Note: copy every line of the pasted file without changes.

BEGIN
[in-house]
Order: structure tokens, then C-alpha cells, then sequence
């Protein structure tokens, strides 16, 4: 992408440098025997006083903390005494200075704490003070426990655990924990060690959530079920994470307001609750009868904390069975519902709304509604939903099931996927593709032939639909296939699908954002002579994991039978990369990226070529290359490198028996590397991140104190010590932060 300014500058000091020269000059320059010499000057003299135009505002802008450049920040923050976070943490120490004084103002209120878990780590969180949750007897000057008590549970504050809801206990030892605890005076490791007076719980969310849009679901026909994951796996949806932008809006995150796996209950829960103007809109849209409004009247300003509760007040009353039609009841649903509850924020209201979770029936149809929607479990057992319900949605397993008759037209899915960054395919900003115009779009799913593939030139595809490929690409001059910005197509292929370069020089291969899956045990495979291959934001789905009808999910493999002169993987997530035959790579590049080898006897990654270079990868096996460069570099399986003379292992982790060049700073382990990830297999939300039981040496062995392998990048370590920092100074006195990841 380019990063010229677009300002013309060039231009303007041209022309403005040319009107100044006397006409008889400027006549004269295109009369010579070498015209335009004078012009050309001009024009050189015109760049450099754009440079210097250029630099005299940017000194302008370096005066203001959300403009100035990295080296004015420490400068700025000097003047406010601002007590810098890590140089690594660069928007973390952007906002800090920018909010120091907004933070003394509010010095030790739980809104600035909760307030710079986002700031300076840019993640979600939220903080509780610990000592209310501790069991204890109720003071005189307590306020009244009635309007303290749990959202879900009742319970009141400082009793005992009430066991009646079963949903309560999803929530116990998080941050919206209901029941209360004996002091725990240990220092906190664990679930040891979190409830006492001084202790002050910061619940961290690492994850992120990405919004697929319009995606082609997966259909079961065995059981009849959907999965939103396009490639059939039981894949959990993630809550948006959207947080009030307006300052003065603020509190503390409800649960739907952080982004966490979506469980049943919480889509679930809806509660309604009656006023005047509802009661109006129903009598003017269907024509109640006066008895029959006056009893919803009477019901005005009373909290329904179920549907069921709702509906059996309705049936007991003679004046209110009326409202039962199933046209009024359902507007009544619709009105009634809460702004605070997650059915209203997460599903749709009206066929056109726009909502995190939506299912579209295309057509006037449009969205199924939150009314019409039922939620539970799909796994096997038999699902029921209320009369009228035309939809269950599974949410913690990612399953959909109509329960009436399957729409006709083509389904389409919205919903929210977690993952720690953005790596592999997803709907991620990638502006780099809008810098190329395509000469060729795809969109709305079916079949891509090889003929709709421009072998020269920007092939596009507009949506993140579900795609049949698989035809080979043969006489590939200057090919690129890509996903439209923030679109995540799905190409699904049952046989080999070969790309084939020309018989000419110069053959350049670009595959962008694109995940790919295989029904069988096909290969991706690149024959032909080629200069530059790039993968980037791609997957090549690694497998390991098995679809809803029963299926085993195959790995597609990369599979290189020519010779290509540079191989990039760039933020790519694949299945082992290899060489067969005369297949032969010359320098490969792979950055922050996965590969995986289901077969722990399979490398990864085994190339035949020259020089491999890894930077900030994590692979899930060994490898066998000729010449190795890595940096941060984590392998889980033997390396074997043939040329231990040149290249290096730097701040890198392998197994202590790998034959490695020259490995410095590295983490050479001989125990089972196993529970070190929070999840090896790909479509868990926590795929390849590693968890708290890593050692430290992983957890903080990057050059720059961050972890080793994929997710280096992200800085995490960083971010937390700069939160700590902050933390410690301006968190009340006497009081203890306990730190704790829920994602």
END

[in-house]
Order: structure tokens, then C-alpha cells, then sequence
């Protein structure tokens, strides 16, 4: 992408440098025997006083903390005494200075704490003070426990655990924990060690959530079920994470307001609750009868904390069975519902709304509604939903099931996927593709032939639909296939699908954002002579994991039978990369990226070529290359490198028996590397991140104190010590932060 300014500058000091020269000059320059010499000057003299135009505002802008450049920040923050976070943490120490004084103002209120878990780590969180949750007897000057008590549970504050809801206990030892605890005076490791007076719980969310849009679901026909994951796996949806932008809006995150796996209950829960103007809109849209409004009247300003509760007040009353039609009841649903509850924020209201979770029936149809929607479990057992319900949605397993008759037209899915960054395919900003115009779009799913593939030139595809490929690409001059910005197509292929370069020089291969899956045990495979291959934001789905009808999910493999002169993987997530035959790579590049080898006897990654270079990868096996460069570099399986003379292992982790060049700073382990990830297999939300039981040496062995392998990048370590920092100074006195990841 380019990063010229677009300002013309060039231009303007041209022309403005040319009107100044006397006409008889400027006549004269295109009369010579070498015209335009004078012009050309001009024009050189015109760049450099754009440079210097250029630099005299940017000194302008370096005066203001959300403009100035990295080296004015420490400068700025000097003047406010601002007590810098890590140089690594660069928007973390952007906002800090920018909010120091907004933070003394509010010095030790739980809104600035909760307030710079986002700031300076840019993640979600939220903080509780610990000592209310501790069991204890109720003071005189307590306020009244009635309007303290749990959202879900009742319970009141400082009793005992009430066991009646079963949903309560999803929530116990998080941050919206209901029941209360004996002091725990240990220092906190664990679930040891979190409830006492001084202790002050910061619940961290690492994850992120990405919004697929319009995606082609997966259909079961065995059981009849959907999965939103396009490639059939039981894949959990993630809550948006959207947080009030307006300052003065603020509190503390409800649960739907952080982004966490979506469980049943919480889509679930809806509660309604009656006023005047509802009661109006129903009598003017269907024509109640006066008895029959006056009893919803009477019901005005009373909290329904179920549907069921709702509906059996309705049936007991003679004046209110009326409202039962199933046209009024359902507007009544619709009105009634809460702004605070997650059915209203997460599903749709009206066929056109726009909502995190939506299912579209295309057509006037449009969205199924939150009314019409039922939620539970799909796994096997038999699902029921209320009369009228035309939809269950599974949410913690990612399953959909109509329960009436399957729409006709083509389904389409919205919903929210977690993952720690953005790596592999997803709907991620990638502006780099809008810098190329395509000469060729795809969109709305079916079949891509090889003929709709421009072998020269920007092939596009507009949506993140579900795609049949698989035809080979043969006489590939200057090919690129890509996903439209923030679109995540799905190409699904049952046989080999070969790309084939020309018989000419110069053959350049670009595959962008694109995940790919295989029904069988096909290969991706690149024959032909080629200069530059790039993968980037791609997957090549690694497998390991098995679809809803029963299926085993195959790995597609990369599979290189020519010779290509540079191989990039760039933020790519694949299945082992290899060489067969005369297949032969010359320098490969792979950055922050996965590969995986289901077969722990399979490398990864085994190339035949020259020089491999890894930077900030994590692979899930060994490898066998000729010449190795890595940096941060984590392998889980033997390396074997043939040329231990040149290249290096730097701040890198392998197994202590790998034959490695020259490995410095590295983490050479001989125990089972196993529970070190929070999840090896790909479509868990926590795929390849590693968890708290890593050692430290992983957890903080990057050059720059961050972890080793994929997710280096992200800085995490960083971010937390700069939160700590902050933390410690301006968190009340006497009081203890306990730190704790829920994602």